MRIs have been used in a revolutionary study to predict if infants will later develop autism. The disorder has only been identifiable in children of 24 months of age. Now, research positively shows that signs of autism can be detectible in babies during their first year of life.
The study published today in Nature
is the first to demonstrate whether an infant – whose older siblings have autism – will be diagnosed with the disorder at a later stage.
MRIs were used to image the infants’ brains. This was followed by an analysis of measurements by a computer algorithm to correctly predict symptoms of Autism Spectrum Disorder (ASD). Researchers were able to accurately predict 80 percent of those infants who would later present symptoms of the disorder at the age of two years old.
Annette Estes, left, plays with 2-year-old Caellum Ortiz at the UW Autism Center.
Image Credit: Kathryn Sauber
Senior author Joseph Piven, MD, the Thomas E. Castelloe Distinguished Professor of Psychiatry at the University of North Carolina-Chapel Hill said: “Our study shows that early brain development biomarkers could be very useful in identifying babies at the highest risk for autism before behavioral symptoms emerge. Typically, the earliest an autism diagnosis can be made is between ages two and three. But for babies with older autistic siblings, our imaging approach may help predict during the first year of life which babies are most likely to receive an autism diagnosis at 24 months."
The research project conducted at the Carolina Institute for Developmental Disabilities (CIDD) at the University of North Carolina and more clinical sites has so far, delivered positive results. Researchers from around the U.S. conducted MRI scans on hundreds of babies at six,12, and 24 months of age.
The study found that babies between 6–12 months, who developed autism, experienced a hyper-expansion of brain surface area. The increased growth rate of surface area in the child’s first year has been associated with the overall brain overgrowth as seen in an autistic child’s second year of life.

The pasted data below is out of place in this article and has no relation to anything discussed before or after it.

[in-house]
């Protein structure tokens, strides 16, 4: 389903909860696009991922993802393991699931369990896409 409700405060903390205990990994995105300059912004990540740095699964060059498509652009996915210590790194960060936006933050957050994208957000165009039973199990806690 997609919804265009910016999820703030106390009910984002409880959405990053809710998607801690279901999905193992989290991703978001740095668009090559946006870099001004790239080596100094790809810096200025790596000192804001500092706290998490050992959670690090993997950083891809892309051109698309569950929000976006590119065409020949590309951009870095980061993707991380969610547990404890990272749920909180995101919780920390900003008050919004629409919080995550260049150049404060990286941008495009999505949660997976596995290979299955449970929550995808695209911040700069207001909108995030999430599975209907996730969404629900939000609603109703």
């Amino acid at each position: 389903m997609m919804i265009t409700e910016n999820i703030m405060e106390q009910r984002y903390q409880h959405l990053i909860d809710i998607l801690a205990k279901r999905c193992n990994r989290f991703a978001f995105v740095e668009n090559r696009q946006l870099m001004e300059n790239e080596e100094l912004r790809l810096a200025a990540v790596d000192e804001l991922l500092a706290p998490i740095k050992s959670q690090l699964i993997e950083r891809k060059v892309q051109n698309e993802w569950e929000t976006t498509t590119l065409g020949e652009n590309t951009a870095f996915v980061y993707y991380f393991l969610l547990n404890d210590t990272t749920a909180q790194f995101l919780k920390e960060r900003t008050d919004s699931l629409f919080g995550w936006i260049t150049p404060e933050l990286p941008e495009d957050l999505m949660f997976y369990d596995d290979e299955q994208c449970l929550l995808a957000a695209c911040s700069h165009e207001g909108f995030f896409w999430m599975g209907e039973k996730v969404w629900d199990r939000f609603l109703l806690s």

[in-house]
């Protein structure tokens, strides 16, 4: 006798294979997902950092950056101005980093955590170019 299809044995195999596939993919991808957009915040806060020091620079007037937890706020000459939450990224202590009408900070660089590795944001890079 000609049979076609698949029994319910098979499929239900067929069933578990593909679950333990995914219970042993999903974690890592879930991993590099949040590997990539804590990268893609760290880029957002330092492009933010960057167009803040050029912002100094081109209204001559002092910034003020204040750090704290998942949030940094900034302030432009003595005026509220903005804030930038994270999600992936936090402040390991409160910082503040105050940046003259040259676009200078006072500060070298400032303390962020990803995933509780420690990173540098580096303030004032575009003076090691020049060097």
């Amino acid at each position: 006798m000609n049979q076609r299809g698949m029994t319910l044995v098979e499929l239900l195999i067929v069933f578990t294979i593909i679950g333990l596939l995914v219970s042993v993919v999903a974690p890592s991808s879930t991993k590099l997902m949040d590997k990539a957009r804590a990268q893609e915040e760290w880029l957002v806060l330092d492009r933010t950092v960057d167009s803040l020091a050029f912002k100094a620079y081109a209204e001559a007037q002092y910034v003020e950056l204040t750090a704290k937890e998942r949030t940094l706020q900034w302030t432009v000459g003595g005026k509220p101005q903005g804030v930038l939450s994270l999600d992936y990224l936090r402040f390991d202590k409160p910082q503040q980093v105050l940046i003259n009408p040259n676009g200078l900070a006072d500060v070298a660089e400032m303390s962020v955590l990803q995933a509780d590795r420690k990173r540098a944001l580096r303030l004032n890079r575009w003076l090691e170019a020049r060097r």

Data from these MRI including brain volume, surface area, cortical thickness at 6 and 12 months of age, and sex of the infants were then identified by a computer program. The algorithm classified which babies were most likely to meet the criteria for autism at 24 months of age.
This algorithm was then used to study more participants. The study showed that the brain differences of infants (at 6 and 12 months) with older siblings with autism accurately predicted eight out of ten infants who would later show signs of autism at 24 months of age.
Piven said: "This means we potentially can identify infants who will later develop autism, before the symptoms of autism begin to consolidate into a diagnosis,"
This clinical test proves to be useful for parents who wish to find out if their second child is also likely to be diagnosed with autism.
The aim of this study would be to intervene 'pre-symptomatically' before a child starts showing exact symptoms of autism at 24 months of age. The effect of such interventions could then be examined on the child before actual symptoms of autism develop. This in turn, can potentially improve outcomes.
Autism is a disorder, affecting millions of people worldwide and is characterised by having difficulties in social interaction, verbal and nonverbal communication and repetitive behaviors. In the United States alone, it has been estimated that one of 68 children develop autism. More specifically, infants with older siblings with autism, are more at risk with a chance of it affecting 20 out of every 100 births.
With this research underway, it may now be possible to predict autism during a child’s first year of life, something that has not been successful until now.
"We don't have such a tool yet," said UW professor of speech and hearing sciences Annette Estes, who is also director of the UW Autism Center and a research affiliate at the UW Center on Human Development and Disability. "But if we did, parents of high-risk infants wouldn't need to wait for a diagnosis of ASD at 2, 3 or even 4 years and researchers could start developing interventions to prevent these children from falling behind in social and communication skills."
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